Lost and Found

I first arrived in Paris in November 2008 at 9:30 in the morning after a red-eye Aer Lingus flight that had been less than comfortable. Once I reclaimed my life at the baggage claim (stuffed into three suitcases) and negotiated a taxi into the city using my best Fren-glish, all I wanted was to drop off my things at the new apartment and take a walk. I needed to take some photos and convince myself that this fairy-tale city was my new home.

Unfortunately, this never happened. My camera had, somewhere over the Atlantic, given up the ghost. The display screen in the back had died (well, not quite, it was black streaked with purple dancing stripes), and the camera was not wired to work with only the viewfinder. Which begs the question why it was there at all. No matter, I took a few deep breaths, stretched my legs and enjoyed the view. Once back home, I tossed the faulty equipment in a bag I keep for miscellaneous electronic appliances and promptly forgot about it.

Until this weekend. On a somewhat mad quest to tear apart my home, clean it and then put it all back together again (i.e. spring cleaning), I ran across the camera again. Looking a little battered and the worse for wear (I am hard on my toys, hence the breaking) I decided to double-check that no photos had been left behind. Sure enough, there were about 50, although several featured the ominous black screen and dancing purple line warning of imminent death. Those that remained document my last few weeks in Boston. Farewell parties, weekend trips to western MA (including the State Fair), an election in full swing and plenty of last minute pictures with The German. It was sort of like finding $20 in your pocket, except with priceless memories.

Overall they left me pretty homesick, especially during the long holiday weekend. But today I am turning that frown upside-down and going to enjoy sharing some of them with you!

A day trip to Shelburne Falls, MA. The main feature of this small town is the “Bridge of Flowers”, an old rail bridge over the Deerfield River that has been converted into a lush garden. After exploring the garden (and peeking into the Obama party) The German and I wrapped up our day with a late lunch on the deck of the West End Pub watching the river flow by.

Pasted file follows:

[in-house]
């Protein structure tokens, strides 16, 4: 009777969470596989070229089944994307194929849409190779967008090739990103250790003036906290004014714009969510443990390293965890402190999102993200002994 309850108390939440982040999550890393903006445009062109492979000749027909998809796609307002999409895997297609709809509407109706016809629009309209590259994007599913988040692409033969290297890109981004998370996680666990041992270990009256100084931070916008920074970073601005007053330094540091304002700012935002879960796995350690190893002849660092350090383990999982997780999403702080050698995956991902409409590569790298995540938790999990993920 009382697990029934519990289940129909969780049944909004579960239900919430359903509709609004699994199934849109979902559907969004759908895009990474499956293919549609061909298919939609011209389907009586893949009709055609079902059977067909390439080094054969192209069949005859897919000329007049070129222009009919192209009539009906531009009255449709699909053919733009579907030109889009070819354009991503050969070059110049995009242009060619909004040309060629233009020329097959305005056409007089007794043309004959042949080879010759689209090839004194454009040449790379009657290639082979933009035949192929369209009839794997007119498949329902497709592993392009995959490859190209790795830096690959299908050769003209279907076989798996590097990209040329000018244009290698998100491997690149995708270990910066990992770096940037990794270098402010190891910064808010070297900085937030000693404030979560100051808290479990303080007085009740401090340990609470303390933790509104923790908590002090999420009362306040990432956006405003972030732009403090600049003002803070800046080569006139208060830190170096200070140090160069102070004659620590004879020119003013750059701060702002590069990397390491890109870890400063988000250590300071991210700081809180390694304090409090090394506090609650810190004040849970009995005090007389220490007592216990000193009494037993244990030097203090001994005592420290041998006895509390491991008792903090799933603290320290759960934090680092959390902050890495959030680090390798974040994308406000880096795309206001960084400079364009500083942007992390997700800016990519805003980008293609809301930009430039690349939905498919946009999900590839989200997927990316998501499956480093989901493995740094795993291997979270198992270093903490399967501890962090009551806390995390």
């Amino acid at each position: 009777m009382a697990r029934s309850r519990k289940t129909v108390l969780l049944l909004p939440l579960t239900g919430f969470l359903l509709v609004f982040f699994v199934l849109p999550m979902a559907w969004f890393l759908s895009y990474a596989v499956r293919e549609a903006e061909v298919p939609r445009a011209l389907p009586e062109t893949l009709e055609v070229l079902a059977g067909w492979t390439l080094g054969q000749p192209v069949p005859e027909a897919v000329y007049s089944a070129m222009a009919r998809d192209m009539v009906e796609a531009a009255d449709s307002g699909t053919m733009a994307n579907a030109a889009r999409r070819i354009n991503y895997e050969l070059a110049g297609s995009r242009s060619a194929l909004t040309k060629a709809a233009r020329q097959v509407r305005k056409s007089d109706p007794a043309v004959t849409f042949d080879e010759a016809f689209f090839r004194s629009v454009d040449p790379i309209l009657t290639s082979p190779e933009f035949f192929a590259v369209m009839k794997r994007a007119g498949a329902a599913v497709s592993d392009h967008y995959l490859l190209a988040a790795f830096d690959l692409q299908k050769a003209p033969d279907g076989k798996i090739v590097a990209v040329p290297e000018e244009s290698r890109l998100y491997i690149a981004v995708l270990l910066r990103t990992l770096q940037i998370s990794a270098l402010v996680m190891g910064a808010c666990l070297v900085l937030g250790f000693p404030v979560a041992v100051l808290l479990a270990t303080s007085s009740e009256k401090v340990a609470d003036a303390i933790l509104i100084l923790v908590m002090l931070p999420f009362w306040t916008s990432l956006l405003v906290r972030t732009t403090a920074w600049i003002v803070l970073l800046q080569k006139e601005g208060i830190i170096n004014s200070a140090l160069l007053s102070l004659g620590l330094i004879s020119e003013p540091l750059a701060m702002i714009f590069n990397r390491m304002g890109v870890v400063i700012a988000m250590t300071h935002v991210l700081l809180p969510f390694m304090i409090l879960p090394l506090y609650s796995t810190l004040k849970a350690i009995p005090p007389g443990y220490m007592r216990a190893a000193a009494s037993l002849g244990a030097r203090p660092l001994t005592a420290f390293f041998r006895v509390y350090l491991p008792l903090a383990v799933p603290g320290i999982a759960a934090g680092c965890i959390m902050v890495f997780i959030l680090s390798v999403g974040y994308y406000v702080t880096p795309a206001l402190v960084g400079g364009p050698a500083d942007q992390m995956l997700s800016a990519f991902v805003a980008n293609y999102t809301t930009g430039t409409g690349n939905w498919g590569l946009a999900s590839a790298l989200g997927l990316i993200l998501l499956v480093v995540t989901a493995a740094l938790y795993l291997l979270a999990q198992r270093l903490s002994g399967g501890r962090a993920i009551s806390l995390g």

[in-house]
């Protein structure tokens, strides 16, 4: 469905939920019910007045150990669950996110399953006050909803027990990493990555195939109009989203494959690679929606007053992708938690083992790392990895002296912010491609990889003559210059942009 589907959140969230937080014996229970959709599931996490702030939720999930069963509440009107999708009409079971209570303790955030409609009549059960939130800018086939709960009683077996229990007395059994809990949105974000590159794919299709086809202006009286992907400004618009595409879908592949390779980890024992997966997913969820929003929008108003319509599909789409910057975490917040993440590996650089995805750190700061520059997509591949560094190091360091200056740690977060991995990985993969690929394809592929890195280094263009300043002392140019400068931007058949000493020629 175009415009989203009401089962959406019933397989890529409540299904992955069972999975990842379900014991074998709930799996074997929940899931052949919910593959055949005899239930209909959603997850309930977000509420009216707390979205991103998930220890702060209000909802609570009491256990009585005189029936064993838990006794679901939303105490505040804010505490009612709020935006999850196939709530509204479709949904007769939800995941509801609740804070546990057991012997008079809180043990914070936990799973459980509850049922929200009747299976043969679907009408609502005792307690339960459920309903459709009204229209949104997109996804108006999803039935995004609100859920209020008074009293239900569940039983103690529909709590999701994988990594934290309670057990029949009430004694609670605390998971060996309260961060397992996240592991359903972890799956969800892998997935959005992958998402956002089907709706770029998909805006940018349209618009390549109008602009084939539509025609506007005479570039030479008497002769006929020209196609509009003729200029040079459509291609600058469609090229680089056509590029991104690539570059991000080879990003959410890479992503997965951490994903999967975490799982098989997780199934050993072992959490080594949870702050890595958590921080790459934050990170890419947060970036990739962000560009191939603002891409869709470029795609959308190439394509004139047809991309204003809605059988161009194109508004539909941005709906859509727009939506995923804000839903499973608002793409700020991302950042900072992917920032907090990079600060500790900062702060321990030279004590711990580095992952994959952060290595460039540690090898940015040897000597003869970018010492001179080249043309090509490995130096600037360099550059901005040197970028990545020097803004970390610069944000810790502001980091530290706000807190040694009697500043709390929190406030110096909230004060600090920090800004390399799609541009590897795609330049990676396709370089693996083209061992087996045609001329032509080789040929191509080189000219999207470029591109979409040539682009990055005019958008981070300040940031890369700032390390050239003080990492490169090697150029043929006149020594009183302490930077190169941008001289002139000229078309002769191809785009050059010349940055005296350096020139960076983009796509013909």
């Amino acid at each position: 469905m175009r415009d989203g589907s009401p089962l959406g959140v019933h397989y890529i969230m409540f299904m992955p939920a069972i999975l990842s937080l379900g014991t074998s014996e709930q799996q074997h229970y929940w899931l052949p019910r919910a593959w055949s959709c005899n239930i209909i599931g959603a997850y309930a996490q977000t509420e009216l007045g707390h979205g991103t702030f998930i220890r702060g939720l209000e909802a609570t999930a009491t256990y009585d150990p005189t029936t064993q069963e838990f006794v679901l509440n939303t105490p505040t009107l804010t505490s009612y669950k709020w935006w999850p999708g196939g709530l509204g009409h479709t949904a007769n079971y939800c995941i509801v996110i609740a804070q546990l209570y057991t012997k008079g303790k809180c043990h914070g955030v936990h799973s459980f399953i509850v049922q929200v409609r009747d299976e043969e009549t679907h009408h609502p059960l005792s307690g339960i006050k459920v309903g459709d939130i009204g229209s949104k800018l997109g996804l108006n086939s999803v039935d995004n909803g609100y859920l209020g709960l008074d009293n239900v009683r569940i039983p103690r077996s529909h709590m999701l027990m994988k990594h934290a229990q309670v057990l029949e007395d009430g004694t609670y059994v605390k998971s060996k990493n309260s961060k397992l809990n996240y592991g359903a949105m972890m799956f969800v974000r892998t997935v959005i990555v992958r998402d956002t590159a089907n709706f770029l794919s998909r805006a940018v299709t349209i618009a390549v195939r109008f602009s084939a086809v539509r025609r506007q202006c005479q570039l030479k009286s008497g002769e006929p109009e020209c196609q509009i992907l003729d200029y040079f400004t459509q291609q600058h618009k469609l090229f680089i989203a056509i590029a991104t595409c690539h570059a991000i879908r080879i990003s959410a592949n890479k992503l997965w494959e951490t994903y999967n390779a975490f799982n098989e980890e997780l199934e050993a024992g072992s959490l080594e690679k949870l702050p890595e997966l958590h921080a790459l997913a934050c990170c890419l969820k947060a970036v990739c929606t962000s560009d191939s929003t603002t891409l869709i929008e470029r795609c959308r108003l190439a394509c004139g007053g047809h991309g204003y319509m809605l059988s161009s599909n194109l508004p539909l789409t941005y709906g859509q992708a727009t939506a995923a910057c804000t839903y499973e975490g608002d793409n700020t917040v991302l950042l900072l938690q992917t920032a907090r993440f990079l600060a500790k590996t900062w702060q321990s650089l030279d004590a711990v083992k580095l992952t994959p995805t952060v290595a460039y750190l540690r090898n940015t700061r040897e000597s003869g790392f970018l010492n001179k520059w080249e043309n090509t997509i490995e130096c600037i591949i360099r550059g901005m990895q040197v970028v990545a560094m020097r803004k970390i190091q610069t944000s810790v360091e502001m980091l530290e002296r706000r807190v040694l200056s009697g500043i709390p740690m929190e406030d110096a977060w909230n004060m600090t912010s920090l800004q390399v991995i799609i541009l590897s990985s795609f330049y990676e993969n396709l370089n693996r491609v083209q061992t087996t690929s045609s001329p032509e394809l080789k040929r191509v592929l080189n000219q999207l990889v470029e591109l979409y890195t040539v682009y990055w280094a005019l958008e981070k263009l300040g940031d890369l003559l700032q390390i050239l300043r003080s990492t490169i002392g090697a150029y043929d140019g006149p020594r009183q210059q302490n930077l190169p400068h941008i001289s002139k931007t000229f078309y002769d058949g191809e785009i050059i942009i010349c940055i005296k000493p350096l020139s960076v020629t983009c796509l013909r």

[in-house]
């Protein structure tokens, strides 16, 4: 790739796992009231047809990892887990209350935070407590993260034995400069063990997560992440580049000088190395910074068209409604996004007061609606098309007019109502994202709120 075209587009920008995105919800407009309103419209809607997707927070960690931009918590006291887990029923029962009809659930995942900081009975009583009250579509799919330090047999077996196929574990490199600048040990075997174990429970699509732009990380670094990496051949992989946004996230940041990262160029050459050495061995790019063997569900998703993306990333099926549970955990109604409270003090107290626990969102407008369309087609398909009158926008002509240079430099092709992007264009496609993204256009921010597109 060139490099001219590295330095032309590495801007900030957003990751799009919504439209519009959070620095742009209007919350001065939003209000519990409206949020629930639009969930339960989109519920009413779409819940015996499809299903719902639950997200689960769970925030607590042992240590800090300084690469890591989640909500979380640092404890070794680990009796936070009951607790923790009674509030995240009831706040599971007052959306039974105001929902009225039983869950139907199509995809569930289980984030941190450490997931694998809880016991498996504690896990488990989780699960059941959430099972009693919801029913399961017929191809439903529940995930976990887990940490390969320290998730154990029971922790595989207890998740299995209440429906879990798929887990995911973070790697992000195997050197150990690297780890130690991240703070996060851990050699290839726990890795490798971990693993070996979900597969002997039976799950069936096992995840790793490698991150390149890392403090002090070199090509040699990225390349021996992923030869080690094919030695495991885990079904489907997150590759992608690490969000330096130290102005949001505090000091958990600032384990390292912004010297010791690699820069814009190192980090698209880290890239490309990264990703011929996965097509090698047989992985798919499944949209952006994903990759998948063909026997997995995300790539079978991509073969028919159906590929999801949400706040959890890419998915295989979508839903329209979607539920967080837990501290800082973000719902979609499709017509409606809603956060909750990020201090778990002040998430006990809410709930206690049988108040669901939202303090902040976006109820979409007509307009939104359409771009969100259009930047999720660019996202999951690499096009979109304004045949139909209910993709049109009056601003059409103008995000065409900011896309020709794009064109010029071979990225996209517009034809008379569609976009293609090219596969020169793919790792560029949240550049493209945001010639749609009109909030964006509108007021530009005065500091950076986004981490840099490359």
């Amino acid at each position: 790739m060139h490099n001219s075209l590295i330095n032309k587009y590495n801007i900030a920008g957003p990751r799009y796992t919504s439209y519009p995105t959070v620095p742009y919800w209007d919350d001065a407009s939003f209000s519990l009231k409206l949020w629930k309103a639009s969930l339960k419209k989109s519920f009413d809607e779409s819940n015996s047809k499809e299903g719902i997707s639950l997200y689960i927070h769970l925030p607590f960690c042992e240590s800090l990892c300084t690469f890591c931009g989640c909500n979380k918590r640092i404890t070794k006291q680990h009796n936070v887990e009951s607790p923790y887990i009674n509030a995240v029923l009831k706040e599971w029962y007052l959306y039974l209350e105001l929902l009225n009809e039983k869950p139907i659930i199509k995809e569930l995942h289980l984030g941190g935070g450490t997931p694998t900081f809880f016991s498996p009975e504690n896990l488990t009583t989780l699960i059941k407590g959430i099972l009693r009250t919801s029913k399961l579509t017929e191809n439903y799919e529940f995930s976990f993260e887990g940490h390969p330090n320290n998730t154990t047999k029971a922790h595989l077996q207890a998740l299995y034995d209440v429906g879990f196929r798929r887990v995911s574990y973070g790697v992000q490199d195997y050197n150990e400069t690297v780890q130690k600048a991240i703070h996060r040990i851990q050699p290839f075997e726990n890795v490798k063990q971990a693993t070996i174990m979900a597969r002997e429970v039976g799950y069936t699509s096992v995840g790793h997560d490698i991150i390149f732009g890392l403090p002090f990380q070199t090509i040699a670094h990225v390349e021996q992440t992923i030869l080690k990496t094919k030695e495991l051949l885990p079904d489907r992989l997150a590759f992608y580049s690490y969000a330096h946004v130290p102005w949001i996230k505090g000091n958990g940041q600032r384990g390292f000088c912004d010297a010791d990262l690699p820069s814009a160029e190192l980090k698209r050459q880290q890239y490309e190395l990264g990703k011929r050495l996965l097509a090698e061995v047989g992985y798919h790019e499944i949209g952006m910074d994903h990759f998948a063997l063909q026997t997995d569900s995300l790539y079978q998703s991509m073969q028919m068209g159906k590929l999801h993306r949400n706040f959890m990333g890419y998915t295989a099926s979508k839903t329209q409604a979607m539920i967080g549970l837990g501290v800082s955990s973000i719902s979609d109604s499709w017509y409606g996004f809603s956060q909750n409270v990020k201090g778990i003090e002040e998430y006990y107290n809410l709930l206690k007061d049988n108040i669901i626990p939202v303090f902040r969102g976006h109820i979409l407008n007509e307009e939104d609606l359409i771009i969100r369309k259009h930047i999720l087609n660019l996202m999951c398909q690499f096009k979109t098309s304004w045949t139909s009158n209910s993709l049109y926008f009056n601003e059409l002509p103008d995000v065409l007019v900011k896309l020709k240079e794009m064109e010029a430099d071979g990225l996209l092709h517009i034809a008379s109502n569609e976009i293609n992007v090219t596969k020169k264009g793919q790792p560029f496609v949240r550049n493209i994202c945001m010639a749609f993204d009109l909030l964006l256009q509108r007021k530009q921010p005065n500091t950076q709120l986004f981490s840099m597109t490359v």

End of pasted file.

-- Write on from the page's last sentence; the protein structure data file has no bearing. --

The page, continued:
A day at The Fair. I took it upon myself (as a good American) to take a group of foreign colleagues (with the help of a few locals) to The Big E (Eastern States Exposition – like a state fair – but for many tiny states at the same time). We saw the animals (on display at the Farm-A-Rama, pictured above), rode The Fire Ball, ate cheese fries and saw the butter sculpture. I passed on the deep-fried Twinkie – patriotism only will get me so far.

Lastly, a few images from my last week in the US. The German and I took a well-deserved vacation. We flew to Denver and drove to southern CA, over the Rockies, through Zion Canyon and past The Grand Canyon. It was amazing to be able to share the wonder with him, as he saw all these places for the first time. We stopped to have lunch and stretch our legs in Grand Junction, CO and found quite a few pieces of interesting art (especially the buffalo of mirrors, above).

At the time, being so aware of my immediate departure, I tried so hard to cram each day with poignant moments and happy memories. Now, from thousands of miles away, I am so glad that I did. These lost glimpses into that time mean even more to me today. No matter where in the world my adventures take me, in the end there really is no place like home. Especially when there is fried dough involved.

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